You’ve probably been warned not to judge a book by its cover…and that beauty is only skin deep. But when it comes to food safety, it’s all on the surface.
In an attempt to better understand what contributes to food contamination, researchers recently conducted an experiment on two dozen varieties of common salad greens and tomatoes.
What they found challenged the conventional wisdom that rougher surfaces (like a kale leaf) would hide viruses and bacteria and make them harder to wash away.
Instead, the researchers discovered that vegetables that have a waxy layer—which naturally protects the plant against diseases and dehydration—had fewer viruses on their surface after washing, compared to their non-waxy counterparts.
The cleanest greens you can eat
Specifically, the researchers found a thousand-times fewer viral particles left on vegetables with a wax layer after being washed, compared to vegetables without this type of layer.
The waxiest produce (and therefore least likely to harbor viruses) included:
- Collard greens (Top Bunch variety)
- Kale (Starbor and Red Russian
- Cabbage (Alcosa and Gonzales)
- Tomatoes (Indigo Rose, Rose, and Sungold)
- Romaine lettuce (Outredgeous)
Other lettuces, endive, spinach, radicchio, arugula, and mustard greens had the lowest amounts of wax.
The science behind food safety
So why did the researchers focus on produce used in salads? Well, fruits and vegetables are exposed to viruses and other microbial contaminants in a number of ways. Among the top offenders are contaminated irrigation water, animal waste on the plants, and handling by farm workers.
When produce is cooked, it typically kills microbial contaminants. But when it’s eaten raw, like in a salad, food safety can be particularly problematic.
To conduct the experiment, the researchers swabbed 24 varieties of raw salad greens and tomatoes with a swine virus that mimics human rotavirus—a common pathogen responsible for gastrointestinal infections. (There is a vaccine for rotavirus, but safety and ethical questions have made it the subject of great controversy).
The researchers washed the contaminated greens and tomatoes twice in a standard salt solution.
Then, they evaluated the surfaces of the vegetables at different levels of magnification. Not only were they looking for viruses, but also the amount and composition of waxes on the produce.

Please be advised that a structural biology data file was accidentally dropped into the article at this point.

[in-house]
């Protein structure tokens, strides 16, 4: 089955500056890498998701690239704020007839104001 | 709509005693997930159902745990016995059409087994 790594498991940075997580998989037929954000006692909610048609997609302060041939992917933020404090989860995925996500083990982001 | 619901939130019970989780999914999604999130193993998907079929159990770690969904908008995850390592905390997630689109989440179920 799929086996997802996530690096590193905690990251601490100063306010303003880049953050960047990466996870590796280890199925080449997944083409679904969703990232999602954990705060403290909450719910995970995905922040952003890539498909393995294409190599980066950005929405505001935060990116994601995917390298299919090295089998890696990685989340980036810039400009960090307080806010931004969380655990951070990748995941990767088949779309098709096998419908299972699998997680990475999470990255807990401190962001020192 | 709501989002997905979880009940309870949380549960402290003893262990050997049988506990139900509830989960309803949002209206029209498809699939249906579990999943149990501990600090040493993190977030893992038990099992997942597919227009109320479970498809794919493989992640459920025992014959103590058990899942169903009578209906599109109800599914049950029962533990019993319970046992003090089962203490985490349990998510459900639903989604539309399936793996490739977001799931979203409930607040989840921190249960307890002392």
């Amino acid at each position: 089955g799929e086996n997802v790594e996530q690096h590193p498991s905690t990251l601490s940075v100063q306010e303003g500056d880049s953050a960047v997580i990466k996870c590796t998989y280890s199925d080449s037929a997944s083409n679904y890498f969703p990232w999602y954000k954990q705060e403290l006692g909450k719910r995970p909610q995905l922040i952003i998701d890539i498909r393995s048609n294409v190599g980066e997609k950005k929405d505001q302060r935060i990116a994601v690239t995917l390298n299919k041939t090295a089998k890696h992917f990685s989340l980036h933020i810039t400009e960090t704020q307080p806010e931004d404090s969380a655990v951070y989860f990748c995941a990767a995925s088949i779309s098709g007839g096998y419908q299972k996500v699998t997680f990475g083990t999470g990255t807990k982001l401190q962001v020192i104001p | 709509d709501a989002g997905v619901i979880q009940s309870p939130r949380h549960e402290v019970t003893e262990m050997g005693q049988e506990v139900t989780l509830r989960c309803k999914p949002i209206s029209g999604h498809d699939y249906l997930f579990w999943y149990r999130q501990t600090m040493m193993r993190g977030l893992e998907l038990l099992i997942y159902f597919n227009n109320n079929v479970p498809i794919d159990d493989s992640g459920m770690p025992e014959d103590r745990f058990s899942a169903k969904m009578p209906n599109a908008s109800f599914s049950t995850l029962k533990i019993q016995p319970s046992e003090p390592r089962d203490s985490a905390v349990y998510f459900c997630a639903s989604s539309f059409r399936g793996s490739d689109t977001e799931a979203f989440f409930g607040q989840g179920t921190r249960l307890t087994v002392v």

While viruses typically adhere to waxes at the molecular level, the researchers found that when a wax completely covers the surface of a fruit or vegetable, it repels water and makes it harder for viruses to stick.
While the researchers did their best to make this sound chemically complicated (and relevant), it’s basically the same reason it’s simpler to keep floors clean when they are waxed. As we all know, waxed surfaces are easier to wash—whether they’re floors or fruits.
Hidden sources of wax on your produce
While wax may help cut contamination on produce, it’s important to note that not all wax on fruits and vegetables is natural.
Conventionally and even organically grown produce may be artificially waxed to prevent moisture loss and dehydration, protect it from bruising during shipping, and increase its shelf life.
That’s why you’ll often see wax on apples, cucumbers, eggplant, citrus fruits, peppers, and potatoes.
Some of this added wax is from natural sources like carnauba (from the carnauba palm tree), beeswax, and shellac (from the lac beetle). But some of it is petroleum-based.
To ensure you’re not eating petroleum, buy organic fruits and vegetables, which, by law, can only use natural waxes. Or you can buy directly from the grower—just visit your local farmer’s market or sign up for community-supported (CSA) deliveries.
Unfortunately, the only way to remove any type of added wax is to peel the fruit or vegetable. And that can remove the nutrients that lie right below the skin.
So what have we learned? While you should carefully wash all produce before eating, your salad may be that much safer (and nutritious) if you load it up with kale, cabbage, collards, tomatoes, and red romaine.
Watch out for pesticides too
Of course, there are other contaminants on produce besides microbes that can cause health issues. Particularly pesticides.
According to the nonprofit Environmental Working Group, nearly three-quarters of conventional produce samples tested by the USDA in 2014 contained pesticide residues. And the really disturbing thing is that the pesticides remained on fruits and vegetables even after they were washed. And in some cases, even after they were peeled!
Every year, the EWG releases its “Dirty Dozen”—the 12 types of conventional fruits and vegetables that are most contaminated with pesticides.
The 2016 Dirty Dozen includes strawberries, apples, nectarines, peaches, celery, grapes, cherries, spinach, tomatoes, sweet bell peppers, cherry tomatoes, and cucumbers.
And the EWG notes that hot peppers, kale, and collard greens can be contaminated with insecticides and pesticides that are particularly toxic.
So how can you avoid these deadly chemicals? It’s simple. Just eat organic produce—which, by law, can’t be sprayed with pesticides, insecticides, or chemical fertilizers.
 “Influence of Epicuticular Physicochemical Properties on Porcine Rotavirus Adsorption to 24 Leafy Green Vegetables and Tomatoes.” PLoS One. 2015 Jul 16;10(7):e0132841.